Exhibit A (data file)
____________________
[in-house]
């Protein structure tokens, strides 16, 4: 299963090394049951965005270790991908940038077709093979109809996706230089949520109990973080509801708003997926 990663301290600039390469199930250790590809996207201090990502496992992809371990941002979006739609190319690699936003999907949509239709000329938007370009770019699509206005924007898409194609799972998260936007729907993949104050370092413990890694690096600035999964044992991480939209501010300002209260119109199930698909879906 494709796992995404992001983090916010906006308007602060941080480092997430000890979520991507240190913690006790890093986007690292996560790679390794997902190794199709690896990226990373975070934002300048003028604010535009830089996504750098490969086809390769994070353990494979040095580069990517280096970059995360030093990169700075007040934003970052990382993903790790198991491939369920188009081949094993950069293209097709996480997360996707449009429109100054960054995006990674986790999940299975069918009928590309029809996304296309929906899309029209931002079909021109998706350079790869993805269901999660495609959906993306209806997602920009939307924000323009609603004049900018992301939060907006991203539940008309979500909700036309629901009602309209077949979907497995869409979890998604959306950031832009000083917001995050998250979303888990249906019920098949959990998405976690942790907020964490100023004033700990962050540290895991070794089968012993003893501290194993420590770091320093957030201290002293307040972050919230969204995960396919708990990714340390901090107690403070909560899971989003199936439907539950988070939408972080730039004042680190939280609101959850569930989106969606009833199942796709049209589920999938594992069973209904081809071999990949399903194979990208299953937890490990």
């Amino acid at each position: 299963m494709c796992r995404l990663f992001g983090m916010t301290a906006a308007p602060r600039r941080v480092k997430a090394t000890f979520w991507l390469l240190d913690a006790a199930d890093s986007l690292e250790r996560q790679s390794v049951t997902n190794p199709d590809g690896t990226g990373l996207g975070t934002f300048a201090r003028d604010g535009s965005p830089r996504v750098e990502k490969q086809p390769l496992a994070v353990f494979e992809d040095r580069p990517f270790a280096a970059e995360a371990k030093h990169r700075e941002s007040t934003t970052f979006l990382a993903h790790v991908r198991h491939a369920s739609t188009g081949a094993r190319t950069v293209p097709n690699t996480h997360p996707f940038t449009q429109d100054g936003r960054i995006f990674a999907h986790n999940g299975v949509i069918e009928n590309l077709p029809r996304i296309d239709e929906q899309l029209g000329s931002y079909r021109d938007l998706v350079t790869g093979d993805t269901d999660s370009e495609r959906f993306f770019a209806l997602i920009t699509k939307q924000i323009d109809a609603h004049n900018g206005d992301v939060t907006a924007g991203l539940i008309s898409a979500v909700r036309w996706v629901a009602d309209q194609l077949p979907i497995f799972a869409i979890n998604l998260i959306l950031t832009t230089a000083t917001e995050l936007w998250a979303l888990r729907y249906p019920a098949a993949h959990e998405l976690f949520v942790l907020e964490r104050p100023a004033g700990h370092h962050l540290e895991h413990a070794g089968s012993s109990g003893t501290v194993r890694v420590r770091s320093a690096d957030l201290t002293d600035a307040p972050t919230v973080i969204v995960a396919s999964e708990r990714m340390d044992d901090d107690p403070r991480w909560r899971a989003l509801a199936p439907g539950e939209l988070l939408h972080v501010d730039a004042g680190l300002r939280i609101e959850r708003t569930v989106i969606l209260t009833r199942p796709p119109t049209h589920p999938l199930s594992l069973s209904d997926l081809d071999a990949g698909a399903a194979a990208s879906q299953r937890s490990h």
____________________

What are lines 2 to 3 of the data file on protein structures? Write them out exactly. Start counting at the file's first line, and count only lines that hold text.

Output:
């Protein structure tokens, strides 16, 4: 299963090394049951965005270790991908940038077709093979109809996706230089949520109990973080509801708003997926 990663301290600039390469199930250790590809996207201090990502496992992809371990941002979006739609190319690699936003999907949509239709000329938007370009770019699509206005924007898409194609799972998260936007729907993949104050370092413990890694690096600035999964044992991480939209501010300002209260119109199930698909879906 494709796992995404992001983090916010906006308007602060941080480092997430000890979520991507240190913690006790890093986007690292996560790679390794997902190794199709690896990226990373975070934002300048003028604010535009830089996504750098490969086809390769994070353990494979040095580069990517280096970059995360030093990169700075007040934003970052990382993903790790198991491939369920188009081949094993950069293209097709996480997360996707449009429109100054960054995006990674986790999940299975069918009928590309029809996304296309929906899309029209931002079909021109998706350079790869993805269901999660495609959906993306209806997602920009939307924000323009609603004049900018992301939060907006991203539940008309979500909700036309629901009602309209077949979907497995869409979890998604959306950031832009000083917001995050998250979303888990249906019920098949959990998405976690942790907020964490100023004033700990962050540290895991070794089968012993003893501290194993420590770091320093957030201290002293307040972050919230969204995960396919708990990714340390901090107690403070909560899971989003199936439907539950988070939408972080730039004042680190939280609101959850569930989106969606009833199942796709049209589920999938594992069973209904081809071999990949399903194979990208299953937890490990």
């Amino acid at each position: 299963m494709c796992r995404l990663f992001g983090m916010t301290a906006a308007p602060r600039r941080v480092k997430a090394t000890f979520w991507l390469l240190d913690a006790a199930d890093s986007l690292e250790r996560q790679s390794v049951t997902n190794p199709d590809g690896t990226g990373l996207g975070t934002f300048a201090r003028d604010g535009s965005p830089r996504v750098e990502k490969q086809p390769l496992a994070v353990f494979e992809d040095r580069p990517f270790a280096a970059e995360a371990k030093h990169r700075e941002s007040t934003t970052f979006l990382a993903h790790v991908r198991h491939a369920s739609t188009g081949a094993r190319t950069v293209p097709n690699t996480h997360p996707f940038t449009q429109d100054g936003r960054i995006f990674a999907h986790n999940g299975v949509i069918e009928n590309l077709p029809r996304i296309d239709e929906q899309l029209g000329s931002y079909r021109d938007l998706v350079t790869g093979d993805t269901d999660s370009e495609r959906f993306f770019a209806l997602i920009t699509k939307q924000i323009d109809a609603h004049n900018g206005d992301v939060t907006a924007g991203l539940i008309s898409a979500v909700r036309w996706v629901a009602d309209q194609l077949p979907i497995f799972a869409i979890n998604l998260i959306l950031t832009t230089a000083t917001e995050l936007w998250a979303l888990r729907y249906p019920a098949a993949h959990e998405l976690f949520v942790l907020e964490r104050p100023a004033g700990h370092h962050l540290e895991h413990a070794g089968s012993s109990g003893t501290v194993r890694v420590r770091s320093a690096d957030l201290t002293d600035a307040p972050t919230v973080i969204v995960a396919s999964e708990r990714m340390d044992d901090d107690p403070r991480w909560r899971a989003l509801a199936p439907g539950e939209l988070l939408h972080v501010d730039a004042g680190l300002r939280i609101e959850r708003t569930v989106i969606l209260t009833r199942p796709p119109t049209h589920p999938l199930s594992l069973s209904d997926l081809d071999a990949g698909a399903a194979a990208s879906q299953r937890s490990h």